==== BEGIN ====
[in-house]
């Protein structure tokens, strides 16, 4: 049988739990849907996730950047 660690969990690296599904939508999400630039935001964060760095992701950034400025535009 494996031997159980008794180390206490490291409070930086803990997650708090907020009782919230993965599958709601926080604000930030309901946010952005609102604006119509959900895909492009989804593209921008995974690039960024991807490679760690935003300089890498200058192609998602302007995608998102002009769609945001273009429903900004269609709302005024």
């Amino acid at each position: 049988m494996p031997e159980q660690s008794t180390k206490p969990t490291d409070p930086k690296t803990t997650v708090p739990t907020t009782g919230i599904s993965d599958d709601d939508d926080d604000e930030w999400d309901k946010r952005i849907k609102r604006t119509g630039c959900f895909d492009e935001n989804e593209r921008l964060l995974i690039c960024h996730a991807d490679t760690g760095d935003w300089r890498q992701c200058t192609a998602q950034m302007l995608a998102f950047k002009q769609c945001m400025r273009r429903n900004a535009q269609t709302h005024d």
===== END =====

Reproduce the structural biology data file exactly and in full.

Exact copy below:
[in-house]
């Protein structure tokens, strides 16, 4: 049988739990849907996730950047 660690969990690296599904939508999400630039935001964060760095992701950034400025535009 494996031997159980008794180390206490490291409070930086803990997650708090907020009782919230993965599958709601926080604000930030309901946010952005609102604006119509959900895909492009989804593209921008995974690039960024991807490679760690935003300089890498200058192609998602302007995608998102002009769609945001273009429903900004269609709302005024």
């Amino acid at each position: 049988m494996p031997e159980q660690s008794t180390k206490p969990t490291d409070p930086k690296t803990t997650v708090p739990t907020t009782g919230i599904s993965d599958d709601d939508d926080d604000e930030w999400d309901k946010r952005i849907k609102r604006t119509g630039c959900f895909d492009e935001n989804e593209r921008l964060l995974i690039c960024h996730a991807d490679t760690g760095d935003w300089r890498q992701c200058t192609a998602q950034m302007l995608a998102f950047k002009q769609c945001m400025r273009r429903n900004a535009q269609t709302h005024d």